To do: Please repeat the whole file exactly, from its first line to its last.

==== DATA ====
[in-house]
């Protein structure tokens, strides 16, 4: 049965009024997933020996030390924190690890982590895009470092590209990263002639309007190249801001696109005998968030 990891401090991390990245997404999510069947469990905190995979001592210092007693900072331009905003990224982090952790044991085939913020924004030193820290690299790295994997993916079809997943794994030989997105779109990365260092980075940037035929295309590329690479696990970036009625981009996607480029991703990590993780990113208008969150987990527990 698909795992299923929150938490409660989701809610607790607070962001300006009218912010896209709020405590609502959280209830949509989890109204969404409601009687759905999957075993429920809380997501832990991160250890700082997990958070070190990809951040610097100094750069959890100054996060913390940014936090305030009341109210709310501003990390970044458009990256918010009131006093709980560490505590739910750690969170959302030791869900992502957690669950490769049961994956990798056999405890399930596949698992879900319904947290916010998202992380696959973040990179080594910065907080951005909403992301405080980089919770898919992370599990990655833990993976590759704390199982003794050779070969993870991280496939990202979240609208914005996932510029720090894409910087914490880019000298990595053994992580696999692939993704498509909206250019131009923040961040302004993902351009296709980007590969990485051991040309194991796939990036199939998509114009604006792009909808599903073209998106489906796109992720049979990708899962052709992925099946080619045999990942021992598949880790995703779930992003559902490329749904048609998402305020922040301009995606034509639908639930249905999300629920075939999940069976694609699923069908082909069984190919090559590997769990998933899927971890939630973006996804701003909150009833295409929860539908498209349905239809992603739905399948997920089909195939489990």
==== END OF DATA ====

[in-house]
């Protein structure tokens, strides 16, 4: 049965009024997933020996030390924190690890982590895009470092590209990263002639309007190249801001696109005998968030 990891401090991390990245997404999510069947469990905190995979001592210092007693900072331009905003990224982090952790044991085939913020924004030193820290690299790295994997993916079809997943794994030989997105779109990365260092980075940037035929295309590329690479696990970036009625981009996607480029991703990590993780990113208008969150987990527990 698909795992299923929150938490409660989701809610607790607070962001300006009218912010896209709020405590609502959280209830949509989890109204969404409601009687759905999957075993429920809380997501832990991160250890700082997990958070070190990809951040610097100094750069959890100054996060913390940014936090305030009341109210709310501003990390970044458009990256918010009131006093709980560490505590739910750690969170959302030791869900992502957690669950490769049961994956990798056999405890399930596949698992879900319904947290916010998202992380696959973040990179080594910065907080951005909403992301405080980089919770898919992370599990990655833990993976590759704390199982003794050779070969993870991280496939990202979240609208914005996932510029720090894409910087914490880019000298990595053994992580696999692939993704498509909206250019131009923040961040302004993902351009296709980007590969990485051991040309194991796939990036199939998509114009604006792009909808599903073209998106489906796109992720049979990708899962052709992925099946080619045999990942021992598949880790995703779930992003559902490329749904048609998402305020922040301009995606034509639908639930249905999300629920075939999940069976694609699923069908082909069984190919090559590997769990998933899927971890939630973006996804701003909150009833295409929860539908498209349905239809992603739905399948997920089909195939489990």